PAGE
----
The cost of an unsafe construction site increases

By Maria Hadlow20 August 2012

From 1 October UK construction companies could be charged for being issued a notice of prohibition and improvement warns Michael Slade, managing director of health and safety specialist Bibby Consulting & Support.

"Making workplaces safe, even in the construction industry, is not rocket science," he said.

Mr Slade was responding to news that, when inspecting 22 London construction sites recently, the UK's Health & Safety Executive (HSE) took formal enforcement action against almost half of the firms. In most cases, the problem was simply that basic precautions had not been taken, but one site was actually shut down because the working environment was simply too hazardous.

Calling these figures "nothing short of staggering," Mr Slade said, "In simple terms all you have to do is follow the guidance available and plan things properly; so it's extremely disappointing to see that the number of fatalities in this sector has remained static at around 50 for the second year running. So many of these deaths are wholly avoidable.

"Regulations relating to this kind of work are prescriptive, which means they tell you what you've got to do. That's why it's so unacceptable that a simple lack of planning can put people's lives at risk as well as the future of many businesses."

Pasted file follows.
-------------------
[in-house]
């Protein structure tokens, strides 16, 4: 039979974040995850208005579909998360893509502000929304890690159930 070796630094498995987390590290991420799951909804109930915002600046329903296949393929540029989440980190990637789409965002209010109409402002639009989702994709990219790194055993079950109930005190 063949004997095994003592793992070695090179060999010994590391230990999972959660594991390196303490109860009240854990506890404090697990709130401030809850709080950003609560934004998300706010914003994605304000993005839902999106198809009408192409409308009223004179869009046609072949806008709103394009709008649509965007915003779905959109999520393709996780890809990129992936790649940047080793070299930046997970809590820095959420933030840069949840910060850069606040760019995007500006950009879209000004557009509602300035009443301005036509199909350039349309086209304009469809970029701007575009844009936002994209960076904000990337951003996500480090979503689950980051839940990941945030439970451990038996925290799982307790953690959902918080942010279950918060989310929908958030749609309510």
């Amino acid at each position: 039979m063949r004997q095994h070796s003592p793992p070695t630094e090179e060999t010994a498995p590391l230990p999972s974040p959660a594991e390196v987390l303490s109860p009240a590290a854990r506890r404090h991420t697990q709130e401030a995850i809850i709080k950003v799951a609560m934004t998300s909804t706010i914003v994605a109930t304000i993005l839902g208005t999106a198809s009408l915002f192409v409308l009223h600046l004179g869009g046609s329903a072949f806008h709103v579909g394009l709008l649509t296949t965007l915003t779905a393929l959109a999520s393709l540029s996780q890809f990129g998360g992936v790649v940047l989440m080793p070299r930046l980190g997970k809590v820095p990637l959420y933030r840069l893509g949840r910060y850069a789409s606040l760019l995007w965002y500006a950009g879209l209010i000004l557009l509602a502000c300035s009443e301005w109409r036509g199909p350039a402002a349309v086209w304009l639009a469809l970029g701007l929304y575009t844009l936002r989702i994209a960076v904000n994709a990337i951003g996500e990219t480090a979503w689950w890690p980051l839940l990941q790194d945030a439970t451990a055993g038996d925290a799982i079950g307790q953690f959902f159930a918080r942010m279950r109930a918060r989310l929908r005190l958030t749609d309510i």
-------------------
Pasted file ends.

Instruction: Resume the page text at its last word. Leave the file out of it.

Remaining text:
Mr Slade points out that UK construction companies are in for an even bigger shock from 1 October this year when they are likely to be charged by the HSE for being sent a notice of prohibition or improvement. The 'Fee for Intervention' cost recovery scheme will see companies paying for the expense of the HSE investigating them and taking enforcement action.

"With the construction industry shrinking, companies can ill afford to be paying out avoidable fees," he said. "The simple answer is to put the effort in at the front end to plan and make workplaces safer. It really isn't rocket science."

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